My family moved to East Boise in September after 15 years in Meridian, in part for easy access to the places that make our community a unique place to live.
The Greenbelt. The Foothills. The Boise River. Lucky Peak. Bogus Basin.
And now I get to call those places my office.
Beginning today, I am the Idaho Statesman’s new outdoors and urban recreation writer and my charge is to re-imagine our coverage in a way that reflects all the ways Treasure Valley residents enjoy the outdoors.
I want to inspire you to try something new, from traditional outdoor activities such as hiking, biking, skiing, camping, boating, hunting and fishing, to urban recreation like running, golf, tennis, cycling and disc golf, and provide useful content about the activities you already enjoy.
The city-mountain mix isn’t as unusual of a combination as you might think.
“We did that in 1977,” our somewhat-retired outdoors writer, Pete Zimowsky, told me last week.
We’re calling the beat “Playing Outdoors” — with the intention of writing about as many active pursuits as we can find outside of team sports. The list of topics to cover is at 30 and growing.
We’ll still have traditional outdoors coverage, too. Jordan Rodriguez will continue his excellent fishing column and report, former outdoors editor Roger Phillips will contribute hunting columns from his new job at Idaho Fish & Game and Zimowsky will chronicle his adventures — including his latest hobby, sailing.
The tentative plan, which will be tweaked as I continue to reach out to community members (feel free to send ideas and feedback to firstname.lastname@example.org):
▪ Playing Outdoors will fill the cover of the Wednesday Explore section beginning Feb. 17. In addition to the main feature story, we’ll have a weekly expert column — usually on fishing or hunting.
▪ The Wednesday package also will include a rotation of elements from this list: photo/video of the week (preferably from a reader), featured activities, a highlighted trail (could be hiking, running, cycling, snowmobiling, skiing, ATV, etc.), a family/kids-centric feature, news and notes and calendar items.
▪ On Sundays, we’ll revisit some of the best outdoors coverage from the previous week and preview the week to come.
▪ Our lineup of five special sections returns, beginning with fishing March 2. We’ll also cover camping (May 25), hunting (Sept. 14) and winter recreation (Nov. 23) and publish results of the annual photo contest (Oct. 26).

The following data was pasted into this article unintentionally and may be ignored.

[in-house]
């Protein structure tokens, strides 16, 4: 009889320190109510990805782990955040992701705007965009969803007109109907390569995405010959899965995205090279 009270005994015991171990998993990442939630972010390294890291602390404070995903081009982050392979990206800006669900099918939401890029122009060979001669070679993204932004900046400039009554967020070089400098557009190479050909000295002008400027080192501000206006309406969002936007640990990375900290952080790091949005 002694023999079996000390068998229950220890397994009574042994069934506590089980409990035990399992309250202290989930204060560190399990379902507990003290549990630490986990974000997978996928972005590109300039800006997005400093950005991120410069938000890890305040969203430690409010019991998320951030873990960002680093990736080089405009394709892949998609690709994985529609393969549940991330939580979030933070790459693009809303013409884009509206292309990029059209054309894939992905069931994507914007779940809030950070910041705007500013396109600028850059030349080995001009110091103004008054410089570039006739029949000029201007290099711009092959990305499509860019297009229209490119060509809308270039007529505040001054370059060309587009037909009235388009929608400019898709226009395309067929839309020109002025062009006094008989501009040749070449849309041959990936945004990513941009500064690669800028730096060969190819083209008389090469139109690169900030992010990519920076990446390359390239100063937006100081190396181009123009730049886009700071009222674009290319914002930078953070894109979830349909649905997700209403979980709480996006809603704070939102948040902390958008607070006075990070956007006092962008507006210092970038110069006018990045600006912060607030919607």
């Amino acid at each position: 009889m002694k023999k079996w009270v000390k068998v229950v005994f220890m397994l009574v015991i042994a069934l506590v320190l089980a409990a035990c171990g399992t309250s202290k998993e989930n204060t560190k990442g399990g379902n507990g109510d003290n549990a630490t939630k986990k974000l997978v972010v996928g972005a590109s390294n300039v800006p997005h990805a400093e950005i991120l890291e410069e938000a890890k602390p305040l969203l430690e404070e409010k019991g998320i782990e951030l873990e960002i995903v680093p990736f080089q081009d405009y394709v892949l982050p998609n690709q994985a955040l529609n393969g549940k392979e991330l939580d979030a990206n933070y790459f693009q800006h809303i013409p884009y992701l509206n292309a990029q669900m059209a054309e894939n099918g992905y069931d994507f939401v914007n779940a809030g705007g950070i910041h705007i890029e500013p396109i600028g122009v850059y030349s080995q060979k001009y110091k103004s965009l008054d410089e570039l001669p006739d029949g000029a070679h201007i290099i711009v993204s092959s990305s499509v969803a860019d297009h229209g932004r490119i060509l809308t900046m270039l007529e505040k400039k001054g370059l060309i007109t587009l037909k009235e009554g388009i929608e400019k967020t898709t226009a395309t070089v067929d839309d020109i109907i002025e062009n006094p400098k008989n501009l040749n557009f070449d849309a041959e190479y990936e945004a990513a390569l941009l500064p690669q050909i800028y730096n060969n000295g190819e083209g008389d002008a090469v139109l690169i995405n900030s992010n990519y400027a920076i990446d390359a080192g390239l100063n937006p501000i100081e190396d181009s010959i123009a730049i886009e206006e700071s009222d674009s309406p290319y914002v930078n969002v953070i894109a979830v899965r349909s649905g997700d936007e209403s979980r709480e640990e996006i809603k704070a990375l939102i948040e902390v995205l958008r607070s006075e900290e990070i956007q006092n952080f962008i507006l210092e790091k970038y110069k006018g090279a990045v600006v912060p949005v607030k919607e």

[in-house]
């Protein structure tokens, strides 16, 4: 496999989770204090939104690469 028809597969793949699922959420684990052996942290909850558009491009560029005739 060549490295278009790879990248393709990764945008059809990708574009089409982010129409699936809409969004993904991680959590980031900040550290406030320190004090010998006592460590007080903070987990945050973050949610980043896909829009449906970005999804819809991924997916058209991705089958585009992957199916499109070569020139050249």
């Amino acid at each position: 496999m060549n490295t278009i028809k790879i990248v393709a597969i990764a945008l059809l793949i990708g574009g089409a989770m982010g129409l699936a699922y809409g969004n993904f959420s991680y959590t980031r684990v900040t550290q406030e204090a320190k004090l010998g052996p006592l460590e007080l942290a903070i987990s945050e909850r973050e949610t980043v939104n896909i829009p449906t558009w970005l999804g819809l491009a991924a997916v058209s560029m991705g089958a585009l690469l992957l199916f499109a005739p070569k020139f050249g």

▪ And throughout the week, we’ll post timely items, reader submissions and tales from my own experiences in the Playing Outdoors blog, which is at IdahoStatesman.com now. The blog will include the fishing report on Tuesdays and a snow report on Thursdays.
To cover a list of activities this long — conducted over such a vast area — I’m asking for your help.
Have a cool story to tell from your weekend adventure? Email outdoors @idahostatesman.com, and we’ll share it in the Playing Outdoors blog (IdahoStatesman.com/outdoors/outdoors-blog).
Snap a fantastic photo of raft meeting rapid or a stunning sunset? Send it to us, and we’ll share the image through our Facebook (Facebook. com/PlayingOutdoors), Twitter (@IDS_Outdoors) and Instagram (@IDS_PlayingOutdoors) accounts — and run the best photo of the week in the newspaper.
Shoot an amazing video at the terrain park? We’d like to use that, too — send us a YouTube link.
Know someone whose outdoor exploits deserve a little attention? Nominate that person as our Explorer of the Month.
And, of course, we’ll incorporate your story ideas, too.
This will be an adventure for me — and certainly there will be misadventures.
I’ve spent the past 14 years covering Boise State football, attached to a laptop and a phone. Now I have the freedom to explore.
I enjoy many of the activities on our coverage list — golf, running, hiking, skiing, snowshoeing, cycling, tennis, rafting, camping and fishing among them — but have a lot to learn about all of them, not to mention the activities I’ve never tried. We’ll find out soon if I have the balance to stay on a paddle board or the coordination to cross-country ski.
The next few years likely will be filled with “never done that” and “never seen that” moments — and I can’t wait to get started.
I also get to share the journey with my wife, Brandi, 7-year-old son, Oliver, and 3-year-old German shepherd, Greta — a trio who like the outdoors, too. Oliver is a budding explorer and storyteller who no doubt will find his way into some blog posts.
In fact, Oliver is going to help me write a post on the crash earlier this month that finally forced me to retire my 25-year-old skis. It’s quite a story — and he tells me, correctly, that he remembers it better than I do.
Hopefully I’ll remember the rest of my adventures better. And hopefully they don’t involve a couple hundred yards of tumbling down an icy mountain.